For many years, the environment enjoyed broad bipartisan support among the public and those elected to shape policies. Yet, amid a worsening climate crisis, that support appears to be wavering in New Jersey.
In this fall’s election, with all 120 of the state’s legislative seats on the ballot, there is mounting speculation whether the Murphy administration’s aggressive push to clean energy could be a significant factor in a handful of closely contested districts. And not in a positive way.
“It is the first time I can recall, in my memory, the environment has been shown to be a negative in legislative elections,’’ said Jeff Tittel, a longtime environmentalist and native of New Jersey.
Whether this trend is enough to end the Democrats’ long control of the Legislature remains to be seen, but as policies to implement the shift to green energy move closer to reality, they have triggered a surprising pushback not only from residents but also from politicians on both sides of the aisle.
The opposition centers on some of the key initiatives identified as the focus of the state’s clean-energy goals: offshore wind farms off the coast; phasing out the natural gas used to heat homes; and finally, a proposal to ban the sale of new gasoline-powered cars in New Jersey beginning in 2035.
“It is too much, too fast and no one has put a price tag on what it is all going to cost,’’ said Sen. Anthony Bucco (R-Morris), who added “many folks see Gov. Murphy’s Energy Master Plan as extreme.’’
But clean-energy advocates dispute support for the environment is fading, insisting climate action remains strong despite a well-funded campaign by the fossil fuel industry.
“The environment has become more partisan,’’ acknowledged Doug O’Malley, director of Environment New Jersey. “Whether it is electric vehicles or offshore wind, there is always a push from the right to muck up the issues,’’ he said. “Bringing change is hard. This is not going to happen overnight.’’
Murphy’s signature bid to make New Jersey the hub of the emerging offshore wind industry is among the issues Bucco cites. He is among lawmakers who have called for a moratorium on offshore wind development, criticizing a bill approved by lawmakers in June that gave lucrative tax credits to the company building the state’s first offshore wind farm.
Democratic legislative leaders urged state officials to hold off on offshore wind projects until ‘unanswered questions’ about the cost are resolved.
Even the Democratic leaders of the Legislature, Senate President Nicholas Scutari and Assembly Speaker Craig Coughlin, expressed concern. In a joint letter, the legislative leaders urged state officials to hold off on offshore wind projects until “unanswered questions’’ about the cost of the initiative are resolved.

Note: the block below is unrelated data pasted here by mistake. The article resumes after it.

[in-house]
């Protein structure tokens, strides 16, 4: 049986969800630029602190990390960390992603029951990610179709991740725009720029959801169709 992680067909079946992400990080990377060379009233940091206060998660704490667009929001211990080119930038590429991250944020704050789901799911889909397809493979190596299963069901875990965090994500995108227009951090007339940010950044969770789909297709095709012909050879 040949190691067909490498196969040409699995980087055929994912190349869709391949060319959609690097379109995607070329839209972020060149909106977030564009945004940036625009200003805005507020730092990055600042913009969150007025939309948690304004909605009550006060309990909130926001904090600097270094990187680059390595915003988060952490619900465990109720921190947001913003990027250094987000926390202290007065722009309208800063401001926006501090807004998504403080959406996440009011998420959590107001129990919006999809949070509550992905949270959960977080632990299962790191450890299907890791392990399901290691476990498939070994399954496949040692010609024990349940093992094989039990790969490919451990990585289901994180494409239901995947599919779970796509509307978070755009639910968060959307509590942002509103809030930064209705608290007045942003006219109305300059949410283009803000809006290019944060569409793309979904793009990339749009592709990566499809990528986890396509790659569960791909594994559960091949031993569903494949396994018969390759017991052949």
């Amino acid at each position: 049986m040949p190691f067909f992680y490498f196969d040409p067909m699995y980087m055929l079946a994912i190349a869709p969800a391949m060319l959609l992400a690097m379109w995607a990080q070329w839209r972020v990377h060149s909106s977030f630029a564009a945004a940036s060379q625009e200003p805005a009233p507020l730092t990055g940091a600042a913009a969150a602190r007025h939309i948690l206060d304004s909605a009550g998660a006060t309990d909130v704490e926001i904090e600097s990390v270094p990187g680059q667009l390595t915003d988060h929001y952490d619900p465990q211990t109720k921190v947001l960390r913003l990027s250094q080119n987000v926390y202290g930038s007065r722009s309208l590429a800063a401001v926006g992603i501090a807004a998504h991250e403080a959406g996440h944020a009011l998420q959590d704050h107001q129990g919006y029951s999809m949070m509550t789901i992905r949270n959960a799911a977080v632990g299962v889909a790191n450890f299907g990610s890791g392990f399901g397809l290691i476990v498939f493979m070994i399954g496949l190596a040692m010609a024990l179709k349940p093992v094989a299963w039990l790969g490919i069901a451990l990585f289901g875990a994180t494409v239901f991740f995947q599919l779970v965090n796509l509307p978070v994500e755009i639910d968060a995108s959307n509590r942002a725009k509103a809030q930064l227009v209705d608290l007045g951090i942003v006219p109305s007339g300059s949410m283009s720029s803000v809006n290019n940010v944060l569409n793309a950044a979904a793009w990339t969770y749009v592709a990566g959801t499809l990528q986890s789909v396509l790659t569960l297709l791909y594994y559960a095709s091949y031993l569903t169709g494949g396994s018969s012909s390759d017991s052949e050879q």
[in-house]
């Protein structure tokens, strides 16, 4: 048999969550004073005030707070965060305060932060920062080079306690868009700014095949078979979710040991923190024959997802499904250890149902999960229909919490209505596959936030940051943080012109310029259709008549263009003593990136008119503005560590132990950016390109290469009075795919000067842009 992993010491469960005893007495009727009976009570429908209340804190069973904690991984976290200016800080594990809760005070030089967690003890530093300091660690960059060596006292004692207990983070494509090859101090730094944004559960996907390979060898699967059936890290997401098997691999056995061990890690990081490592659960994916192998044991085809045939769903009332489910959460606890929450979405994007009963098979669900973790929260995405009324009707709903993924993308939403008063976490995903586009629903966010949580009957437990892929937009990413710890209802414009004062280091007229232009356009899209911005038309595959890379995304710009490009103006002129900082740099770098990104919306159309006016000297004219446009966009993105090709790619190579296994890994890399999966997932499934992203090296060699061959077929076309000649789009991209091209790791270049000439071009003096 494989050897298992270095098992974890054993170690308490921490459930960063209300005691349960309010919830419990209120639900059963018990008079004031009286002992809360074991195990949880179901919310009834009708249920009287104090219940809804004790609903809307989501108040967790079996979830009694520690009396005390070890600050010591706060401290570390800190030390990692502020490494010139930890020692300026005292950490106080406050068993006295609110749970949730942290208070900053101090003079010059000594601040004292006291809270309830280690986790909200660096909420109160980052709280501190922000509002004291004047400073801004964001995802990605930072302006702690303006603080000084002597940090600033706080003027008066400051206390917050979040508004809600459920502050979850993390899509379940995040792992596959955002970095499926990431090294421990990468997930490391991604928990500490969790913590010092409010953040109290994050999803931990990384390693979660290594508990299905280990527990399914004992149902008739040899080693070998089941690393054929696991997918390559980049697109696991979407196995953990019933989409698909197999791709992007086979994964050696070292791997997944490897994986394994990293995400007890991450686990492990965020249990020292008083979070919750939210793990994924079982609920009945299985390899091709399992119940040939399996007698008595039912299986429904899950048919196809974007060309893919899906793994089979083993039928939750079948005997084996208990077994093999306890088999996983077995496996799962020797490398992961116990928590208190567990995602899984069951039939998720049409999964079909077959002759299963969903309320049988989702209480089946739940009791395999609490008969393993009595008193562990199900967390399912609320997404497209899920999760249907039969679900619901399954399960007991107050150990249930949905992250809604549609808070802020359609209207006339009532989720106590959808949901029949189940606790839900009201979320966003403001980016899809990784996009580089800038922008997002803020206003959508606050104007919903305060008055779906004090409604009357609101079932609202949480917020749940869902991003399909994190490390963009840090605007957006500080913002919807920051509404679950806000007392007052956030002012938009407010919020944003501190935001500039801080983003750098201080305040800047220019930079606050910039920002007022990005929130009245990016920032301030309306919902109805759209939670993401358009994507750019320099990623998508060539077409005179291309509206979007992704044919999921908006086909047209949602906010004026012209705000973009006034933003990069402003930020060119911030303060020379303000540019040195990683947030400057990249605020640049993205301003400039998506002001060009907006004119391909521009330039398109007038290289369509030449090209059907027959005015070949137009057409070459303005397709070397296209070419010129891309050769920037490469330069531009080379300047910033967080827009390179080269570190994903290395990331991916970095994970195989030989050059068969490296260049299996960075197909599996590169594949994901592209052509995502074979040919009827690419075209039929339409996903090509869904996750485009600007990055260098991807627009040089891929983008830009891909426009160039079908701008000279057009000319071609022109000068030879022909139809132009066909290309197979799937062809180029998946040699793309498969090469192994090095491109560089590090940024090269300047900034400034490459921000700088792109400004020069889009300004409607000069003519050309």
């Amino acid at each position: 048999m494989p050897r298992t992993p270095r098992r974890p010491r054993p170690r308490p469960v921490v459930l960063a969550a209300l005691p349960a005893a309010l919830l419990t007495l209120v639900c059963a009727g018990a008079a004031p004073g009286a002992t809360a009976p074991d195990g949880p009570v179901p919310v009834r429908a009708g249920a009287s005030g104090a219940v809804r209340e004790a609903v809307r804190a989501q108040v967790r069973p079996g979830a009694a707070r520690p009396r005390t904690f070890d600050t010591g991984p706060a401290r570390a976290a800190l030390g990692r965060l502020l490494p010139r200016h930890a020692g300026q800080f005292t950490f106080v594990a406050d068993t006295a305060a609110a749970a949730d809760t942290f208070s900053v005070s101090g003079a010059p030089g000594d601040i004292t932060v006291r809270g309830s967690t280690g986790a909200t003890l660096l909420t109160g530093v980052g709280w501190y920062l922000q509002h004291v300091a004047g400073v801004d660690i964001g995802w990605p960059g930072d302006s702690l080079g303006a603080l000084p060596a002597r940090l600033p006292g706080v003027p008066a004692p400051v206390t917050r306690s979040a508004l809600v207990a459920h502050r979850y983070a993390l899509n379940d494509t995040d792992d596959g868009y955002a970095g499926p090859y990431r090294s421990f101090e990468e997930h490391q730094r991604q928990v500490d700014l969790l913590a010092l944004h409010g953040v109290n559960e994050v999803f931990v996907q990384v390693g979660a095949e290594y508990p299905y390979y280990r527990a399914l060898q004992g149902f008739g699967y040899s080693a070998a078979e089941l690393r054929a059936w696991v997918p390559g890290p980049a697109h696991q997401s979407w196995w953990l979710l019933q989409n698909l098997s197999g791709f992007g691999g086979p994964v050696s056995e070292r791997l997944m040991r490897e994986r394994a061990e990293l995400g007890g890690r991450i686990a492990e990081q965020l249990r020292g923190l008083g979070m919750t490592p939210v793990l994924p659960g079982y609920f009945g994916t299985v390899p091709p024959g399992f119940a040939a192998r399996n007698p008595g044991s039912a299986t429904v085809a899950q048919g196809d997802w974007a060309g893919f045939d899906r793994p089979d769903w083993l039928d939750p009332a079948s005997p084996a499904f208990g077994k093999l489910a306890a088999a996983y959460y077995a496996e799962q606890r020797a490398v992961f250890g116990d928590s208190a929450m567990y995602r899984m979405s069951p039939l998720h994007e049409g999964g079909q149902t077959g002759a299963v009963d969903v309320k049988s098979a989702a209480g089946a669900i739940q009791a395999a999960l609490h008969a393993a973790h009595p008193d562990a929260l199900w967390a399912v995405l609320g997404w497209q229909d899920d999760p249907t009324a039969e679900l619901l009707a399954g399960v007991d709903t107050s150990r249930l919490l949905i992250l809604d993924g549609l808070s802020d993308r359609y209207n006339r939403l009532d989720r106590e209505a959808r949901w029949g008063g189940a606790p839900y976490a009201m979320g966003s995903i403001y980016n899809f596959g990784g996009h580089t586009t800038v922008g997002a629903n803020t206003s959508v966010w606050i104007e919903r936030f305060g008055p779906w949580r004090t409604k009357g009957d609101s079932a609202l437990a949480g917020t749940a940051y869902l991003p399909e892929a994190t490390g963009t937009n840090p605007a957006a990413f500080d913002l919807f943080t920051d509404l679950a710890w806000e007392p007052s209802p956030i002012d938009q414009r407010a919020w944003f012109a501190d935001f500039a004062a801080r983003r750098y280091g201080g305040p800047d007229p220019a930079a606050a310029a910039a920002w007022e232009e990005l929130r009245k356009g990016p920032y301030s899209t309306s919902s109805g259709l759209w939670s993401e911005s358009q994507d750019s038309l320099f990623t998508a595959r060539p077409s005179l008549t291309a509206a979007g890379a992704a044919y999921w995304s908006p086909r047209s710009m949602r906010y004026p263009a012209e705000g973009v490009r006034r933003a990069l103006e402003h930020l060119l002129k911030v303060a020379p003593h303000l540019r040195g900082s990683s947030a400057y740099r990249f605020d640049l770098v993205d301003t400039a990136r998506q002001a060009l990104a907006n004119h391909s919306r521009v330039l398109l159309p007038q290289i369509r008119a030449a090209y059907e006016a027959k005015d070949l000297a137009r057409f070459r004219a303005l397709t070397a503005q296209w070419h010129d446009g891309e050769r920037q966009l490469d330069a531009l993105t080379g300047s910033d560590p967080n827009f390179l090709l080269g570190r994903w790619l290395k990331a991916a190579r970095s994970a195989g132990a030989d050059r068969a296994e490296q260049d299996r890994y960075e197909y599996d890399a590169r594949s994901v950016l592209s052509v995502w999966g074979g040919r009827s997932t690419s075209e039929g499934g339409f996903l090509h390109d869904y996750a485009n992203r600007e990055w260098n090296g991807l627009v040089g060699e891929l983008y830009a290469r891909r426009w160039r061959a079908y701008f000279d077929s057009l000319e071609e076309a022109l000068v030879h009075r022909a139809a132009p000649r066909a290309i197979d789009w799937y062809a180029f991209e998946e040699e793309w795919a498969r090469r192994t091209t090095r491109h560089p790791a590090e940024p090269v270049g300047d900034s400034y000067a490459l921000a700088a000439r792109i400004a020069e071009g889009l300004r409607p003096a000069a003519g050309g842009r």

With offshore wind facing unforeseen financial challenges brought on by supply chain constraints, rising borrowing costs and inflation, developers are pressing state and federal officials to increase prices they will charge consumers for the power they had contracted to deliver. New York state officials last week rejected a petition seeking higher payments, leaving the future of the projects uncertain.
To achieve steep reductions in global warming pollution, New Jersey and other states plan to electrify both the transportation and building sectors, a step that would curb emissions from the biggest source of greenhouse gas emissions.
One of the chief criticisms of those policies is the general consensus the existing power grid is not capable of delivering that much electricity to consumers. To meet that increase in demand, the grid will need to be modernized and upgraded, according to experts.
‘It is one thing to be for the environment, but it is another to take a draconian and unworkable system and mandate it for everyone.’ — Ray Cantor, New Jersey Business & Industry Association
“The numbers are big,’’ said former Department of Environmental Protection Commissioner Bob Martin, speaking at an energy conference earlier this month sponsored by the New Jersey Business & Industry Association. Martin, managing director of Christie 55 Solutions, the consulting firm founded by former Gov. Chris Christie, projected the costs at trillions of dollars nationwide. “We need to recognize that cost,’’ he said.
A coalition of some of the state’s most prominent business groups, including NJBIA, is pressing the state to drop plans to ban gasoline-powered cars, beginning in 2035.
“I don’t see it as a partisan issue,’’ argued Ray Cantor, deputy chief government affairs officer for NJBIA. “This is an issue that the Legislature needs to address. It is one thing to be for the environment, but it is another to take a draconian and unworkable system and mandate it for everyone.’’
Others insisted the public has grown weary of the rising examples of climate havoc, including the poor air quality from Canadian wildfires, a spate of the three hottest years on record and multiple tornadoes occurring in New Jersey, according to Ed Potosnak, director of the New Jersey League of Conservation Voters.
“Overall, voters are seeing we can’t afford to go back,’’ Potosnak said, adding he is confident New Jersey will continue with its clean-energy agenda. Nevertheless, the group is planning to invest a record $400,000 in this fall’s elections.
Tom Johnson covers energy and environmental issues for NJ Spotlight News. A co-founder of NJ Spotlight a decade ago, Johnson previously worked at the Star-Ledger for close to three decades.
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